Our findings suggest that women planned for CIN treatment had significantly higher levels of a high diversity, Lactobacillus sp.-depleted microbiome pre-treatment compared to a healthy, untreated control group with normal cytology. This finding is in line with previously published cross-sectional data describing associations between the VMB and the presence of CIN [4, 8, 14, 15] with Atopobium, Sneathia and Prevotella species being consistently associated with a higher-grade disease across studies [4, 6, 8, 14, 42], the latter two of which were significantly overrepresented in our pre-treatment cohort compared to controls. Our analysis further revealed that excision of CIN does not impact on the VMB composition six months after treatment, which remained more diverse with a decreased relative abundance of Lactobacillus crispatus compared to normal controls. The subgroup analyses restricted to HPV-negative women post-treatment, and controls also revealed consistent results. These results contrast with two recently published small studies. Zhang and co-workers reported a shift towards greater Lactobacillus sp. abundance at 3-month follow-up in a group of 26 Chinese women, six of whom were post-menopausal women [43]. Wiik and colleagues also reported a shift towards a less diverse VMB in 89 treated Norwegian women [44], although this study used targeted PCR to characterise bacterial species rather than next-generation sequencing (NGS) techniques as used here. Our study is the largest cohort to date of over 100 prospectively collected paired samples in a less diverse population of solely premenopausal women [45].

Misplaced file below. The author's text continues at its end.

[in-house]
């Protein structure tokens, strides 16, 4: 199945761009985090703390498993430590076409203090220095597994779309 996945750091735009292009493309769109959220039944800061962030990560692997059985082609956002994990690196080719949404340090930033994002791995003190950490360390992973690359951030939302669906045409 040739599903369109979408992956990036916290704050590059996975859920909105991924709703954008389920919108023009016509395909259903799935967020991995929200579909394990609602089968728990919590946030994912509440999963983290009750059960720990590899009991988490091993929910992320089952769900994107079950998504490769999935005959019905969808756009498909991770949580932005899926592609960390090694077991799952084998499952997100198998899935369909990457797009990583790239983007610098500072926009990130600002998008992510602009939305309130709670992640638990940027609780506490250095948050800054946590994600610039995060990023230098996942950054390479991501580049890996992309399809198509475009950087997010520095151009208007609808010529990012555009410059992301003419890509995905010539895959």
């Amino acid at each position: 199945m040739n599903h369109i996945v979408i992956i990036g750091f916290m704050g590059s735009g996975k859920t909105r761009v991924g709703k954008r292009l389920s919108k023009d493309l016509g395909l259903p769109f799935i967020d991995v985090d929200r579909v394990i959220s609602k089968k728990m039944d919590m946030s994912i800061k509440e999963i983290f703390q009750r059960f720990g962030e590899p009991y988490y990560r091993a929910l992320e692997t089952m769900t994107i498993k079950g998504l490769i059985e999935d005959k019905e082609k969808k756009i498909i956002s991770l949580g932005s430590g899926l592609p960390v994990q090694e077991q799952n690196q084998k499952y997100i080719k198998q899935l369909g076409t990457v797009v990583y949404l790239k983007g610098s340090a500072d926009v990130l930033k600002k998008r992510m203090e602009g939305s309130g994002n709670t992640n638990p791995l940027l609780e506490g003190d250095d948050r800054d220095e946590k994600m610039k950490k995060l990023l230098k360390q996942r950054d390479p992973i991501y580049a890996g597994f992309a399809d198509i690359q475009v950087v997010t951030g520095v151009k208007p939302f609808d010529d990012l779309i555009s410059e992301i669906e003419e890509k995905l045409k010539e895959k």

Whilst overall VMB community structure was no different after treatment within the paired samples from women pre- and post-treatment, we did observe a change in specific bacterial taxa when comparing the pre- and post-treatment samples to untreated, healthy controls. Most notably, Sneathia amnii that was overrepresented before treatment when compared to controls was no longer overexpressed after treatment when compared again to controls. Whilst there was a trend for the mean abundance of Sneathia amnii to fall after treatment, this was not statistically significant. This suggests that overgrowth of Sneathia amnii in women HPV and CIN arises as a consequence of the disease. Sneathia species are often seen in women with bacterial vaginosis [46]. There remains a relatively lack of longitudinal studies examining the temporal association with Sneathia, HPV and cervical abnormalities. The mechanism by which disease leads to overgrowth of Sneathia has not been previously studied. However, Sneathia has been consistently suggested to be a microbiological marker of HPV infection [13, 47] and high-grade disease states [4, 8, 42]. Łaniewski and coworkers demonstrated an increasing association with Sneathia enrichment in HPV-positive controls, following those with low-grade and then high-grade lesions, compared to HPV-negative controls [8], which further suggests the bacteria appears to thrive as the result of an HPV-diseased cervix. Researchers have explored how Sneathia may promote carcinogenesis. Sequencing of Sneathia’s genome has revealed the genes involved in cervical cell adhesion, cytotoxicity and epithelial cell damage [48]. Liquid chromatography mass spectroscopy has revealed metabolites related to nucleotide biosynthesis, amino acid catabolism and mucosal inflammation [20]. Furthermore, co-culture with ME-180 human cervical cells demonstrated epithelial cell perforation close to the sites of Sneathia adhesion [48], which is a necessary step to facilitate entry of HPV to cervical cells.